Fitting in, finding your place, belonging: these are important
to everybody. They're crucial to kids. No kid wants to stick
out, to "not belong." I love Sesame Street; they did many, many
good things. But they did screw up on one. There's this song
Three of these things belong together
Three of these things are kind of the same
Can you guess which one of these doesn't belong here?
Now it's time to play our game, time to play our game!
In reading the literature of transracial adoption and of
mixed-race families, and just plain hanging out with people
who grew up on Sesame Street, I've heard more complaints
about that song! All those little kids, identifying with the one
that "doesn't belong." They tried to make it better, the Sesame
Street people being far from stupid. When they sang about kids,
they never said "doesn't belong," but "is doing his own thing."
That's not what the now-grown kids I've been reading and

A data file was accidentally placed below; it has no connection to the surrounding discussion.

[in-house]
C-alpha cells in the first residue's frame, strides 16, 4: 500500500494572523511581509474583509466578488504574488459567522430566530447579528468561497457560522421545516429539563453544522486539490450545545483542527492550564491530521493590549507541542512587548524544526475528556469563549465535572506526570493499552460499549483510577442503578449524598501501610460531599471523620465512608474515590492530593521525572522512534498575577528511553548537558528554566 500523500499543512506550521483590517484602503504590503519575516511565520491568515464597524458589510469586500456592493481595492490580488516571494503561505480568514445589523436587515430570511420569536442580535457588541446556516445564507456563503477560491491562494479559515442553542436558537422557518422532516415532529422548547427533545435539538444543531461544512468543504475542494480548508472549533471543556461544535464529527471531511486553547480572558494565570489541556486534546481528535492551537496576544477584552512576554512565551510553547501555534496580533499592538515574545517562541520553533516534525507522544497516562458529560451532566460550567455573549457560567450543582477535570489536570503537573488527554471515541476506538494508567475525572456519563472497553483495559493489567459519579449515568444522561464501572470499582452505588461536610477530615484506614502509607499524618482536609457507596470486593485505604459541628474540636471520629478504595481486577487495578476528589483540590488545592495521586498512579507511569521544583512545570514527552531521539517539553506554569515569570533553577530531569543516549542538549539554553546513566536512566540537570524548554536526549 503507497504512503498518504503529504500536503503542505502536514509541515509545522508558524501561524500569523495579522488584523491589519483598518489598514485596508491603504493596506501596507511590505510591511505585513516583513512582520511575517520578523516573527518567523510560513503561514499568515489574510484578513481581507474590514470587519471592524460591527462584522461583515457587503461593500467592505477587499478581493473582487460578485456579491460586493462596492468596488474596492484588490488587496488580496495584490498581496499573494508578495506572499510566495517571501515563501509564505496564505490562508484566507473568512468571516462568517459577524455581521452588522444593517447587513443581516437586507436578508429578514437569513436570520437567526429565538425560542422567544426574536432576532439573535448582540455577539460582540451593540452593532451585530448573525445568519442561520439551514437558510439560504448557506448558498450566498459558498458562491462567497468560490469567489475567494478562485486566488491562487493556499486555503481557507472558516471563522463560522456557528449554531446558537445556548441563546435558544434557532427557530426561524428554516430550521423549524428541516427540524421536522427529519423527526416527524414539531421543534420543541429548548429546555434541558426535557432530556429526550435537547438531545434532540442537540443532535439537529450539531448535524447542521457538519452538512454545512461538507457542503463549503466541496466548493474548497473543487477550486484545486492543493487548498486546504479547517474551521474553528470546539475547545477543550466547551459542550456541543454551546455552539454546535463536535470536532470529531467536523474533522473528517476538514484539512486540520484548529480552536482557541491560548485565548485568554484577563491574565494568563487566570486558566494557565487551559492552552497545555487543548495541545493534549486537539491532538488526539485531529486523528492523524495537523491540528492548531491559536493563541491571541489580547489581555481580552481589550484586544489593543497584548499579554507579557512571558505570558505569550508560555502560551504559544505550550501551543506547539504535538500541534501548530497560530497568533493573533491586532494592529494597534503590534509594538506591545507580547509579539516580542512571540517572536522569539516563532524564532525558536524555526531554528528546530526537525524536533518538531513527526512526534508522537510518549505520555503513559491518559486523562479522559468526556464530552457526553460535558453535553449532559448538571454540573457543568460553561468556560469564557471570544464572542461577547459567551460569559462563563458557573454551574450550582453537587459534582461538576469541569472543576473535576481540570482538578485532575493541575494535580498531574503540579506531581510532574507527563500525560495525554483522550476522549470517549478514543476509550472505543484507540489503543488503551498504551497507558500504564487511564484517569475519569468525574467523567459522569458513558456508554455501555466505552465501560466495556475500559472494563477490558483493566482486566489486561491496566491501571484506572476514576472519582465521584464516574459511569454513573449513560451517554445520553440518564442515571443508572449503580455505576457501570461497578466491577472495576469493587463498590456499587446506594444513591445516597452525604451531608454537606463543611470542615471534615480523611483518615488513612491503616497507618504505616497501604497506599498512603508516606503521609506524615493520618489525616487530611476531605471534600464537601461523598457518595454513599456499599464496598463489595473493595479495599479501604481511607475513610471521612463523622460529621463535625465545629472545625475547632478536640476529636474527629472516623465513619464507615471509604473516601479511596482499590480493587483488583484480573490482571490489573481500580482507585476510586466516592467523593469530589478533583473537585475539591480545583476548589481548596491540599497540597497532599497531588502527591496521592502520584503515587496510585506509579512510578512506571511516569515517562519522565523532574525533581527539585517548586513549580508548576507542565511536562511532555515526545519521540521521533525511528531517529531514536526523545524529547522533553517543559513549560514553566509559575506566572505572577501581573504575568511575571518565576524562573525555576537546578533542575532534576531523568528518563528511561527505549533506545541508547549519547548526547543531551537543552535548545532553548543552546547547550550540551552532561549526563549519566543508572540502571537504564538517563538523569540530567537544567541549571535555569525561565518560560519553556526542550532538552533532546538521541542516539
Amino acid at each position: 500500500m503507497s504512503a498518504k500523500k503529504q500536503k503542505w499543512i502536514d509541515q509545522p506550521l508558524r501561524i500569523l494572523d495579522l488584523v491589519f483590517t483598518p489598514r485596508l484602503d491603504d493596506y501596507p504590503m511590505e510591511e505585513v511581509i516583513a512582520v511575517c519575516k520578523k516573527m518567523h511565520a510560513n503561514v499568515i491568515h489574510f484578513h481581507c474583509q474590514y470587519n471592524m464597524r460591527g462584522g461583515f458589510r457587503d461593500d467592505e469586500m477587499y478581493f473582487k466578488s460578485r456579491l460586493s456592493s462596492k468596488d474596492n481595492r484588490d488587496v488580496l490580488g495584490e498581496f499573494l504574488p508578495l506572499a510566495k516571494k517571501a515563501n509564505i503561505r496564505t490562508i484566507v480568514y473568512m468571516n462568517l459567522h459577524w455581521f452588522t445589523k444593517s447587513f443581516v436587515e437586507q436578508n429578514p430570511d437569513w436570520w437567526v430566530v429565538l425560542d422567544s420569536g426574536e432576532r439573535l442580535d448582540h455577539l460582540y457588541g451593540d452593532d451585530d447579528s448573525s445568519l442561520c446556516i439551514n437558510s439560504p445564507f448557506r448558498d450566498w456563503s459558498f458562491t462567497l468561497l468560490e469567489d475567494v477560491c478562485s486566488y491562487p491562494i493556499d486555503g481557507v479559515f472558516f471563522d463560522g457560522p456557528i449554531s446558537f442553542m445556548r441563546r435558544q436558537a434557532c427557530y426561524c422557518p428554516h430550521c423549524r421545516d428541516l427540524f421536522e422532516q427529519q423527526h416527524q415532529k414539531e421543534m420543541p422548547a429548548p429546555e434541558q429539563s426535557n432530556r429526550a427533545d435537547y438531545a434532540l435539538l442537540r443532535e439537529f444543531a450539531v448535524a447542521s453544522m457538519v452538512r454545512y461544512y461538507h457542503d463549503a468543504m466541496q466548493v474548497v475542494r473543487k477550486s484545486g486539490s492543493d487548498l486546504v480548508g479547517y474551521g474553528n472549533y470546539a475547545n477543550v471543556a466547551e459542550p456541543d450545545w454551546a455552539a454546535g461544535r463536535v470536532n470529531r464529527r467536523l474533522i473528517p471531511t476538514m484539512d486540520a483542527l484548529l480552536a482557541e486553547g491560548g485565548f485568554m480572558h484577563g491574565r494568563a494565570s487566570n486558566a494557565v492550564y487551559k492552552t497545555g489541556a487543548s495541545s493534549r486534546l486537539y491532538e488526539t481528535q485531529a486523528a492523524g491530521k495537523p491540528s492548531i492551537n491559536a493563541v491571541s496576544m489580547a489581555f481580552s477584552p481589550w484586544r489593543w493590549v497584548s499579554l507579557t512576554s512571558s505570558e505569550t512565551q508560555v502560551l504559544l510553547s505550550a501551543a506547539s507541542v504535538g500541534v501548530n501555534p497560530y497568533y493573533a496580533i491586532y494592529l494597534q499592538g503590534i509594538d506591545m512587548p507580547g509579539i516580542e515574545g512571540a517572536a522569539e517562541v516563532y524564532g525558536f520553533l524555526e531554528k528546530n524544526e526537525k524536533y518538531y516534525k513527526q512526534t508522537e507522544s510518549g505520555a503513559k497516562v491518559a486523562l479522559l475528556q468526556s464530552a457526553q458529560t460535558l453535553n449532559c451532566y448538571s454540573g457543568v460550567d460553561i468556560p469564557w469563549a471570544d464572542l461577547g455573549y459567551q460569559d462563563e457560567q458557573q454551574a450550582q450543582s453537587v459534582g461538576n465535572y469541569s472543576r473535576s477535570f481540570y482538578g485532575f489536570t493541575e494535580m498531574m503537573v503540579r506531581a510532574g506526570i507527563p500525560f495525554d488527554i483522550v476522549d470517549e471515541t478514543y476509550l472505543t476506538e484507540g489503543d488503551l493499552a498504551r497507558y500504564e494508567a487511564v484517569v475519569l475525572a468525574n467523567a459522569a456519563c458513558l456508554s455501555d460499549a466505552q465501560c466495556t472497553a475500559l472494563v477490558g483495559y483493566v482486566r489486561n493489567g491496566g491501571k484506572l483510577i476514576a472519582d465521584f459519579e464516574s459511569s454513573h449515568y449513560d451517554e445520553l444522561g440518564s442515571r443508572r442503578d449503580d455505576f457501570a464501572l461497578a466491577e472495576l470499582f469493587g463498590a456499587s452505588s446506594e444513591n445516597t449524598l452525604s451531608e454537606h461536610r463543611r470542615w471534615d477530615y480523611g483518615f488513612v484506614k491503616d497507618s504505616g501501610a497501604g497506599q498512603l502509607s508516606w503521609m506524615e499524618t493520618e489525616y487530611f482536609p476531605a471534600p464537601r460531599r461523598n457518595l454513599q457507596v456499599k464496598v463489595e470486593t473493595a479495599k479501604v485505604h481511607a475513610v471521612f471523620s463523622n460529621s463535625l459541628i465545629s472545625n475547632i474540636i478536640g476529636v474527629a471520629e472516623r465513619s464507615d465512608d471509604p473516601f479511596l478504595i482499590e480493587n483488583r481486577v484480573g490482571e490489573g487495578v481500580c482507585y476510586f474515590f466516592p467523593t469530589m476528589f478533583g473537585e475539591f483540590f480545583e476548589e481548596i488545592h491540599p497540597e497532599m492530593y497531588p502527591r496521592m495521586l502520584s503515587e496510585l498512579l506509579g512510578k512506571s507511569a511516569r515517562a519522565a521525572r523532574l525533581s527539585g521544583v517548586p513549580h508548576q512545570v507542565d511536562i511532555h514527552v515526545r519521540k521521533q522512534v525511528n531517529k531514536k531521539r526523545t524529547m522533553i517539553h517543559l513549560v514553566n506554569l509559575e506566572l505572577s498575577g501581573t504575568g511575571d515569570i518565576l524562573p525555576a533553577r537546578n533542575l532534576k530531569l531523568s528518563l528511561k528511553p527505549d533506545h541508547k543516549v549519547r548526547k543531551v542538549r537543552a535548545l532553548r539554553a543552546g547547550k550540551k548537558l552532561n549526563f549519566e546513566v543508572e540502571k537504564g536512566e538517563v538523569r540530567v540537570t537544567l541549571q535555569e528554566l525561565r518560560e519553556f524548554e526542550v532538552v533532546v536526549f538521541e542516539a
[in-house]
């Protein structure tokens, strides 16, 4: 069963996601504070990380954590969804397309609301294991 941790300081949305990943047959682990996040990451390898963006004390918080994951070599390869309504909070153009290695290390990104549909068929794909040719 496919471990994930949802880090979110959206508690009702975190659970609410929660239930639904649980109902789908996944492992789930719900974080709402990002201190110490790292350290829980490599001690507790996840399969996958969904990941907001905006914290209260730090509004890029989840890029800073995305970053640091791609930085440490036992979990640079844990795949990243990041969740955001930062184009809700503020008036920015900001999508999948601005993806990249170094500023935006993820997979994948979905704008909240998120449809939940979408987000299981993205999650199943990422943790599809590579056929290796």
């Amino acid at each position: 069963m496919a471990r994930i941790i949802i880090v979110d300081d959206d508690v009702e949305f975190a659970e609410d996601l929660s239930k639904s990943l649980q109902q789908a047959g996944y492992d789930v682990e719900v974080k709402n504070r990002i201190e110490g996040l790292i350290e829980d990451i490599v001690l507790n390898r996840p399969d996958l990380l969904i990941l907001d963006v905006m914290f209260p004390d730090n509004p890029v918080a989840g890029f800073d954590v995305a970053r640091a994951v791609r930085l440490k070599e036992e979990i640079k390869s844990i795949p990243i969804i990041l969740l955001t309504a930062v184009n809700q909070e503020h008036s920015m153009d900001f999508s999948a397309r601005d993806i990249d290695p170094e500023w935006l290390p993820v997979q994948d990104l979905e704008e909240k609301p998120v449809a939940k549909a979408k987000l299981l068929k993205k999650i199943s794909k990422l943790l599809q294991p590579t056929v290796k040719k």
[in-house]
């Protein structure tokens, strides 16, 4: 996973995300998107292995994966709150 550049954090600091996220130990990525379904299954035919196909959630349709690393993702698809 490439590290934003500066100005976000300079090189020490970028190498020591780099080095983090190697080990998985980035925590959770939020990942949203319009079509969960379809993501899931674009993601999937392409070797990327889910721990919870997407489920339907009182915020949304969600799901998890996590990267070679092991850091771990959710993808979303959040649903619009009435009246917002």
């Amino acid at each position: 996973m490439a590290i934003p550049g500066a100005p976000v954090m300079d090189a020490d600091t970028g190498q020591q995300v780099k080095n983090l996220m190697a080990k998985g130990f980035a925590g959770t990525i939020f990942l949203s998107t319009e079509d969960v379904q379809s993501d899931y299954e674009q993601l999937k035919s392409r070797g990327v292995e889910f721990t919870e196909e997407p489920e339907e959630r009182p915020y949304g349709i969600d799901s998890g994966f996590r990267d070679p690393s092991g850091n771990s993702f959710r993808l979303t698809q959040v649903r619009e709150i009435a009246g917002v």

listening to remember; they remember that the odd one out
We belong. Our kids by birth and by adoption belong. They
belong to us, they belong right where they are, however they got
there. Our families belong. We belong to the larger families and
the communities we're in-however we got there.
But it's not obvious.
I profit from American racism. More than almost anybody I
know, I am a beneficiary: I have Victoria.
I am one of the white Americans who has adopted a black
baby. Fifteen years ago Victoria came into my life, a perfect,
healthy, beautiful baby with world-class dimples.
That makes us part of what is called "transracial adoption,"